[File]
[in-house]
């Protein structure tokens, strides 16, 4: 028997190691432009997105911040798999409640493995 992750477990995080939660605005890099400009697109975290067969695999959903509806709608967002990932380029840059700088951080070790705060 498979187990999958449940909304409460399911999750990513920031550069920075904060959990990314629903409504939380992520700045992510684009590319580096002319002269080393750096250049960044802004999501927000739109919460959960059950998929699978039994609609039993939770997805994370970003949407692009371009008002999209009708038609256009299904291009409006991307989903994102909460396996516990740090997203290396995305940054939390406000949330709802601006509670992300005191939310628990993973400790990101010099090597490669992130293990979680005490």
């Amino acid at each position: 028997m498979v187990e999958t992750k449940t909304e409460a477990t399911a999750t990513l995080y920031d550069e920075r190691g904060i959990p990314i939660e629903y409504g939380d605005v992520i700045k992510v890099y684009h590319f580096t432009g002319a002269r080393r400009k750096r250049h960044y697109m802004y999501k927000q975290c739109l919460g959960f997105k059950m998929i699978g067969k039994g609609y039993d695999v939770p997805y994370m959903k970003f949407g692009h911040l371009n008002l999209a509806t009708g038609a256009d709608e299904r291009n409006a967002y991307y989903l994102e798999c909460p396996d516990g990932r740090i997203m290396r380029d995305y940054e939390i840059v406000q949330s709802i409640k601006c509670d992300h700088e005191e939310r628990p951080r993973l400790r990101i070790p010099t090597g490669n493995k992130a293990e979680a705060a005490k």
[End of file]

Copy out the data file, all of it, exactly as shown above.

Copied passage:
[in-house]
């Protein structure tokens, strides 16, 4: 028997190691432009997105911040798999409640493995 992750477990995080939660605005890099400009697109975290067969695999959903509806709608967002990932380029840059700088951080070790705060 498979187990999958449940909304409460399911999750990513920031550069920075904060959990990314629903409504939380992520700045992510684009590319580096002319002269080393750096250049960044802004999501927000739109919460959960059950998929699978039994609609039993939770997805994370970003949407692009371009008002999209009708038609256009299904291009409006991307989903994102909460396996516990740090997203290396995305940054939390406000949330709802601006509670992300005191939310628990993973400790990101010099090597490669992130293990979680005490």
């Amino acid at each position: 028997m498979v187990e999958t992750k449940t909304e409460a477990t399911a999750t990513l995080y920031d550069e920075r190691g904060i959990p990314i939660e629903y409504g939380d605005v992520i700045k992510v890099y684009h590319f580096t432009g002319a002269r080393r400009k750096r250049h960044y697109m802004y999501k927000q975290c739109l919460g959960f997105k059950m998929i699978g067969k039994g609609y039993d695999v939770p997805y994370m959903k970003f949407g692009h911040l371009n008002l999209a509806t009708g038609a256009d709608e299904r291009n409006a967002y991307y989903l994102e798999c909460p396996d516990g990932r740090i997203m290396r380029d995305y940054e939390i840059v406000q949330s709802i409640k601006c509670d992300h700088e005191e939310r628990p951080r993973l400790r990101i070790p010099t090597g490669n493995k992130a293990e979680a705060a005490k």